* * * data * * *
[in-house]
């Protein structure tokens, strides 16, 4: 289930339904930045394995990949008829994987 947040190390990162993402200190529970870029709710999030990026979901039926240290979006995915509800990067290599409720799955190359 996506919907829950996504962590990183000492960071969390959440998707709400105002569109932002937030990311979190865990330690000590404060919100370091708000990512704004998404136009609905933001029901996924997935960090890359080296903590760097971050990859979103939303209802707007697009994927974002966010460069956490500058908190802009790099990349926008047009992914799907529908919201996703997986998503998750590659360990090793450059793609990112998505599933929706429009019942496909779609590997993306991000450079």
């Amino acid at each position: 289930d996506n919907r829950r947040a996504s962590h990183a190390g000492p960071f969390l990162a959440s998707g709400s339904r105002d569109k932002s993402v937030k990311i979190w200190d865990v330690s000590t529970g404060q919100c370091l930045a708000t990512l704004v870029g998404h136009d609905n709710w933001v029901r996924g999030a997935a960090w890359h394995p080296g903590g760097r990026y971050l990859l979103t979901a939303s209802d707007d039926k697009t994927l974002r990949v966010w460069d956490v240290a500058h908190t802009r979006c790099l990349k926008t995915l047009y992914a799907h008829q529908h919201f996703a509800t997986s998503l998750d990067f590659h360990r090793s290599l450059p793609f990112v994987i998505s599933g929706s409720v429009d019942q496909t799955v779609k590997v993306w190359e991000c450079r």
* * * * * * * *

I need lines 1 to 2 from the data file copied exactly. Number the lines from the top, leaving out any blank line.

[in-house]
């Protein structure tokens, strides 16, 4: 289930339904930045394995990949008829994987 947040190390990162993402200190529970870029709710999030990026979901039926240290979006995915509800990067290599409720799955190359 996506919907829950996504962590990183000492960071969390959440998707709400105002569109932002937030990311979190865990330690000590404060919100370091708000990512704004998404136009609905933001029901996924997935960090890359080296903590760097971050990859979103939303209802707007697009994927974002966010460069956490500058908190802009790099990349926008047009992914799907529908919201996703997986998503998750590659360990090793450059793609990112998505599933929706429009019942496909779609590997993306991000450079």